More than 10 million people aged 12 and older misused opioids in 2019, according to a survey conducted by Health & Human Services. Specifically, 9.7 million people misused prescription pain relievers and 745,000 people used heroin.
Within the 240 counties in Texas, Henderson County ranks among the top 6% of opioid and substance abuse problems. Rural communities tend to see more teen use and those areas also have less access to prevention and treatment.
Last year, the Health Resources and Services Administration awarded a $1 million grant to the Henderson County Substance and Opioid Control Coalition to help fight the drug use and opioid crisis facing the community.
The Henderson CoSOC is a collaboration of four organizations whose goal is to address the substance abuse services in Henderson County. They believe that community action is vital to the success in recovery for both the afflicted individual and their family.
Opioid dependence, in particular, has a large impact on Henderson County, partly due to rising high school dropout rates, teen pregnancies, limited health care providers and the stigma surrounding drug dependence.
Advocates stress that opioid and drug dependency can happen much easier than one might think. Prescribed medication may turn into a tolerance and then into dependency, as one out of every three opioid prescriptions is being abused. It may seem to a person that days begin revolving around taking the medication or it becomes hard to stop taking it.
“Addiction is a family disease,” said Linda Oyer, CEO at East Texas Council on Alcoholism and Drug Abuse. “Everyone in the family needs help, but they are always focusing on the addict, yet need recovery for themselves as well.”
Oyer highlights the fact that she has the “best known secret in the neighborhood.” She wants people to know there is absolutely no shame in asking for help, that recovery is possible, and that there are so many options available now with free, state-funded treatments.
“We take the addict where they’re at and walk alongside them,” Oyer said. Whether a family member is interested in more information or an individual is ready to seek help with harm reduction, there are options available at the HELP Center in Henderson County or through the ETCADA.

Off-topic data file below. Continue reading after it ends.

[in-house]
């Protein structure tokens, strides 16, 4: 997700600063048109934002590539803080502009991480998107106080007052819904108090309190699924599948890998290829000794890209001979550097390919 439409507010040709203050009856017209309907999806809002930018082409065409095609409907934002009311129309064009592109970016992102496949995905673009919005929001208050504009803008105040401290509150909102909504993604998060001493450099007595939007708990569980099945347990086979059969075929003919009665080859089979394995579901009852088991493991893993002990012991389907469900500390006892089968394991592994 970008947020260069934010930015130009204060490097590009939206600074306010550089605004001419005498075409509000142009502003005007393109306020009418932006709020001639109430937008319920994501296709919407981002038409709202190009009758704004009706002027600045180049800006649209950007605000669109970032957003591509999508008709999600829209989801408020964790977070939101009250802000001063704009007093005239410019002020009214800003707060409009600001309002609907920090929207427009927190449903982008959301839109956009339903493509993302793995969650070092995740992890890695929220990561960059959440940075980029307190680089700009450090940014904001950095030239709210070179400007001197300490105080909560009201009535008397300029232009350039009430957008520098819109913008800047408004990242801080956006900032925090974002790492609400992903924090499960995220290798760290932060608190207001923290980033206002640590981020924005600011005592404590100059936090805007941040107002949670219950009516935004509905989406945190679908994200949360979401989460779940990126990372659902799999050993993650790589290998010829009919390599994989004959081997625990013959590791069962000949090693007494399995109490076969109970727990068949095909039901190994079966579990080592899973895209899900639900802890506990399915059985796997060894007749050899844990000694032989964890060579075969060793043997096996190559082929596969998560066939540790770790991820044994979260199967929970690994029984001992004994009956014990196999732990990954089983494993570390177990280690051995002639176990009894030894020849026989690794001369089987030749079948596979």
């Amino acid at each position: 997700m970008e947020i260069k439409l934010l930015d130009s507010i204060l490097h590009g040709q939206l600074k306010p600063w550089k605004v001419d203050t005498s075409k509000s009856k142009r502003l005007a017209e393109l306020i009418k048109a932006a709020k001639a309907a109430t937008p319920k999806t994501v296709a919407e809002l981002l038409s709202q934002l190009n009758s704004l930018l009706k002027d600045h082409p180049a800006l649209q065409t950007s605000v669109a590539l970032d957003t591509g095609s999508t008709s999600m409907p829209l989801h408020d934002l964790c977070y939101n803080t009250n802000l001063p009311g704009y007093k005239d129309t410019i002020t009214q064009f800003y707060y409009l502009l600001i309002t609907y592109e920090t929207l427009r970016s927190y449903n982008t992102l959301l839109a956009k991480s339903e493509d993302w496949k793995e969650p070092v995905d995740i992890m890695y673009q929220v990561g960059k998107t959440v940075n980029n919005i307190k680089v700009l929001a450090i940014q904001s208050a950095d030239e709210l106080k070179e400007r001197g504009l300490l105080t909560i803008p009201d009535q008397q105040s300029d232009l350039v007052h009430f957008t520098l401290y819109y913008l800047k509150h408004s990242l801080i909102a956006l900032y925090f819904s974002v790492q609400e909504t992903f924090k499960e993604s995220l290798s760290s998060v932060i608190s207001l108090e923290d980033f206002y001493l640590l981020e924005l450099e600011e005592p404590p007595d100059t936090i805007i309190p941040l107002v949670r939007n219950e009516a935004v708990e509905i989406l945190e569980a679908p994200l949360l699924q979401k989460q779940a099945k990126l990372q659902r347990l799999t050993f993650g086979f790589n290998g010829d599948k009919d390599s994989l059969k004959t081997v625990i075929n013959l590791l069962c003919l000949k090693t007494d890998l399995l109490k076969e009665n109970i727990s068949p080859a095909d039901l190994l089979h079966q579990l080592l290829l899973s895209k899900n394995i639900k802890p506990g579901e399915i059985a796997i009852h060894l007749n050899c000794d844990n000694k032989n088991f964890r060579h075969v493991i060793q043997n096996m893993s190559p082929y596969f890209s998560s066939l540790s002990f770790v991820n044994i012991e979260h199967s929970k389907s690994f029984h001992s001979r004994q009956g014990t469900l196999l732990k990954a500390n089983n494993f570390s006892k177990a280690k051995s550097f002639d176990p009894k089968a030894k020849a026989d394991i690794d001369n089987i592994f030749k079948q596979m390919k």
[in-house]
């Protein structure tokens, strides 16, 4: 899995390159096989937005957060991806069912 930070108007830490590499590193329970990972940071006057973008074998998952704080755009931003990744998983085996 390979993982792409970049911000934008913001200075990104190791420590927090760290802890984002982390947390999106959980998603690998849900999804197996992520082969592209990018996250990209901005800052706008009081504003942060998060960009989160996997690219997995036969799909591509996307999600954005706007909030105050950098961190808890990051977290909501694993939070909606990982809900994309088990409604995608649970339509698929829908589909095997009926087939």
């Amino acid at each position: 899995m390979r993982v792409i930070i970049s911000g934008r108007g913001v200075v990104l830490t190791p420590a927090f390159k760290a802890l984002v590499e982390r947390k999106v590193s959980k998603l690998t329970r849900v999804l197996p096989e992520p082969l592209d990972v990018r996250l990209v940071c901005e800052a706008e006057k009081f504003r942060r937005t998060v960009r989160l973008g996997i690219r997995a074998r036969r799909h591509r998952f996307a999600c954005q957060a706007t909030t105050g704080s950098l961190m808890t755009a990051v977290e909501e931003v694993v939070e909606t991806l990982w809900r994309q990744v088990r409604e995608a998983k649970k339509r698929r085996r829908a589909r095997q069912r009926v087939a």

Oyer reiterates that although the addict may receive treatment, there is no magic wand and the family must face the reality of what is in front of them with a lifelong process of recovery.
Harrison Ndetan, a professor of epidemiology and biostatistics at The University of Texas at Tyler and also a part of the Henderson CoSOC said in a previous forum that when COVID broke, out health officials saw an increase in the opioid problem. He said the stigma behind drug abuse is “a fundamental barrier between those who have the problem and getting the help they need.”
Sometimes the need is immediate, as seen recently in public overdoses, some even occurring during local church services.
Opioid overdose can result in respiratory depression and death and may be occurring if you witness the following:
• Small, constricted “pinpoint pupils”
• Falling asleep or loss of consciousness
• Slow, shallow breathing
• Choking or gurgling sounds
• Limp body
• Pale, blue, or cold skin
Naloxone, also known as Narcan, is a drug that can reverse respiratory depression and death as an “opioid antagonist” used to counter the effects of opioid overdose.
Last year, the Henderson County Sheriff’s Office and the Athens Police Department took part in training on the administration of Narcan to help combat the opioid problem in Henderson County.
Oyer says there is free availability of Narcan for individuals through the HELP Center in Athens or you can purchase it through most pharmacies, including Walmart and CVS, without a prescription.
Videos on how to administer the nasal spray to someone who has overdosed can be found online.
To administer Narcan, first responders and health professionals typically lay the victim flat on his or her back with their head tilted slightly before applying the nasal spray applicator into one nostril and squeezing. In many cases, victims will regain consciousness or responsiveness within a few minutes.
In case of a respiratory arrest secondary to opioids, call 911, give Narcan, and begin CPR.
For more information about opioids and addiction or if you are ready to reduce harm in your life, call the Help Center at 903-675-4357 (HELP) or the ETCADA at 903-753-7633.